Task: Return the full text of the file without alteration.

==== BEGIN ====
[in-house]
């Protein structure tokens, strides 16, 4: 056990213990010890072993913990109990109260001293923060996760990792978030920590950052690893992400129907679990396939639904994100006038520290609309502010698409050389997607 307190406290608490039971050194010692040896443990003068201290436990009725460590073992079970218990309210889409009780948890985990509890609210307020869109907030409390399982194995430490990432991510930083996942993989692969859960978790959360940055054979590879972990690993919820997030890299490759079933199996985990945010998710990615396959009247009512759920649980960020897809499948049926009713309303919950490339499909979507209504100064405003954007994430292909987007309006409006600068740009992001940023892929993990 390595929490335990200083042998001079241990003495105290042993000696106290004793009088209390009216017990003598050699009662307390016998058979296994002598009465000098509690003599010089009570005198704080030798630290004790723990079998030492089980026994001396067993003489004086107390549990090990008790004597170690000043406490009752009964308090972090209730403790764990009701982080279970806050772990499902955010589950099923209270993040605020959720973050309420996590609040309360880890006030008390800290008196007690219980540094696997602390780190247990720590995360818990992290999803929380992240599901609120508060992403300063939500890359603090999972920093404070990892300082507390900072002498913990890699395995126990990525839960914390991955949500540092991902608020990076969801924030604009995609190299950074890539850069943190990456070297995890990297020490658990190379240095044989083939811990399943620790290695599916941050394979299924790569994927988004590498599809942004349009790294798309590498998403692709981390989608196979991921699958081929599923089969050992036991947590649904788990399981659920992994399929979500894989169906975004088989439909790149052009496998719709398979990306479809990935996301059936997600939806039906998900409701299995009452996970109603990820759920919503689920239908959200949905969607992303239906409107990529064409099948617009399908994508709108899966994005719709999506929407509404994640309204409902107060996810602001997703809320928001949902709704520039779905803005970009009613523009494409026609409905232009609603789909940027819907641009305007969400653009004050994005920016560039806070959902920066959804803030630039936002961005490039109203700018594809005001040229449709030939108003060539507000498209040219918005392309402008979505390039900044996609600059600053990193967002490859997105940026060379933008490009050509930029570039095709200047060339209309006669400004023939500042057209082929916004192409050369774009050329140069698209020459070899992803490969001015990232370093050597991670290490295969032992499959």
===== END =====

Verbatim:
[in-house]
């Protein structure tokens, strides 16, 4: 056990213990010890072993913990109990109260001293923060996760990792978030920590950052690893992400129907679990396939639904994100006038520290609309502010698409050389997607 307190406290608490039971050194010692040896443990003068201290436990009725460590073992079970218990309210889409009780948890985990509890609210307020869109907030409390399982194995430490990432991510930083996942993989692969859960978790959360940055054979590879972990690993919820997030890299490759079933199996985990945010998710990615396959009247009512759920649980960020897809499948049926009713309303919950490339499909979507209504100064405003954007994430292909987007309006409006600068740009992001940023892929993990 390595929490335990200083042998001079241990003495105290042993000696106290004793009088209390009216017990003598050699009662307390016998058979296994002598009465000098509690003599010089009570005198704080030798630290004790723990079998030492089980026994001396067993003489004086107390549990090990008790004597170690000043406490009752009964308090972090209730403790764990009701982080279970806050772990499902955010589950099923209270993040605020959720973050309420996590609040309360880890006030008390800290008196007690219980540094696997602390780190247990720590995360818990992290999803929380992240599901609120508060992403300063939500890359603090999972920093404070990892300082507390900072002498913990890699395995126990990525839960914390991955949500540092991902608020990076969801924030604009995609190299950074890539850069943190990456070297995890990297020490658990190379240095044989083939811990399943620790290695599916941050394979299924790569994927988004590498599809942004349009790294798309590498998403692709981390989608196979991921699958081929599923089969050992036991947590649904788990399981659920992994399929979500894989169906975004088989439909790149052009496998719709398979990306479809990935996301059936997600939806039906998900409701299995009452996970109603990820759920919503689920239908959200949905969607992303239906409107990529064409099948617009399908994508709108899966994005719709999506929407509404994640309204409902107060996810602001997703809320928001949902709704520039779905803005970009009613523009494409026609409905232009609603789909940027819907641009305007969400653009004050994005920016560039806070959902920066959804803030630039936002961005490039109203700018594809005001040229449709030939108003060539507000498209040219918005392309402008979505390039900044996609600059600053990193967002490859997105940026060379933008490009050509930029570039095709200047060339209309006669400004023939500042057209082929916004192409050369774009050329140069698209020459070899992803490969001015990232370093050597991670290490295969032992499959």